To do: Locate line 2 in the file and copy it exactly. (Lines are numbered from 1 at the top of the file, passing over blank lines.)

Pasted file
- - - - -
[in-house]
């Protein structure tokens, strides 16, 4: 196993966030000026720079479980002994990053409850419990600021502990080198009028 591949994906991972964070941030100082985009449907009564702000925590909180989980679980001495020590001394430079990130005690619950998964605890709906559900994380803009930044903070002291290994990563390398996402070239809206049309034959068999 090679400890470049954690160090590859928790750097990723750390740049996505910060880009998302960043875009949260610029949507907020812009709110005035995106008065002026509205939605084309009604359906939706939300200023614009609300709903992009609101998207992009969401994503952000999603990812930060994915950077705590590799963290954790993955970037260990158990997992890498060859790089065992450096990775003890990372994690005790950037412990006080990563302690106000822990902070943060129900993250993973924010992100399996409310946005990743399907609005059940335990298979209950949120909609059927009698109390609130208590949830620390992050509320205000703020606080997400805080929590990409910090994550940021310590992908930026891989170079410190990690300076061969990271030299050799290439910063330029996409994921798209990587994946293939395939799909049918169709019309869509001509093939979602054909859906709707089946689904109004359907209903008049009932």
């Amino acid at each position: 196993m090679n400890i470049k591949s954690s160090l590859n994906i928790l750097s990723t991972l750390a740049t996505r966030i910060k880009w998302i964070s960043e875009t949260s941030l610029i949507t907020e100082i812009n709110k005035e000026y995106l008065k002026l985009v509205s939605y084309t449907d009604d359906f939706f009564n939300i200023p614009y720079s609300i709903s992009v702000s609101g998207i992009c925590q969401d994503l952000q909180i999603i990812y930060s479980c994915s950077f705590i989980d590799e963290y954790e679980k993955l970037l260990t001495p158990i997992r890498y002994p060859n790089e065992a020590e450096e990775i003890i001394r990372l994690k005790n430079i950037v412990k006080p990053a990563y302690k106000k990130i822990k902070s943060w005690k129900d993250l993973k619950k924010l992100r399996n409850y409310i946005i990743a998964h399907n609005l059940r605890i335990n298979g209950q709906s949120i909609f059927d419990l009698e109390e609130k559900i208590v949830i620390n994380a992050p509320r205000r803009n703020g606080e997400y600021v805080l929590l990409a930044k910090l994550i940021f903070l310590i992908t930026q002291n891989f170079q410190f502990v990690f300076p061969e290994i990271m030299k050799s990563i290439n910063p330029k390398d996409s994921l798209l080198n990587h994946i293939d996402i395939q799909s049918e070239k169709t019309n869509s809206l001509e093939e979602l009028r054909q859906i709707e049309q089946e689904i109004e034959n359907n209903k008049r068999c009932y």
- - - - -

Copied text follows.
């Protein structure tokens, strides 16, 4: 196993966030000026720079479980002994990053409850419990600021502990080198009028 591949994906991972964070941030100082985009449907009564702000925590909180989980679980001495020590001394430079990130005690619950998964605890709906559900994380803009930044903070002291290994990563390398996402070239809206049309034959068999 090679400890470049954690160090590859928790750097990723750390740049996505910060880009998302960043875009949260610029949507907020812009709110005035995106008065002026509205939605084309009604359906939706939300200023614009609300709903992009609101998207992009969401994503952000999603990812930060994915950077705590590799963290954790993955970037260990158990997992890498060859790089065992450096990775003890990372994690005790950037412990006080990563302690106000822990902070943060129900993250993973924010992100399996409310946005990743399907609005059940335990298979209950949120909609059927009698109390609130208590949830620390992050509320205000703020606080997400805080929590990409910090994550940021310590992908930026891989170079410190990690300076061969990271030299050799290439910063330029996409994921798209990587994946293939395939799909049918169709019309869509001509093939979602054909859906709707089946689904109004359907209903008049009932």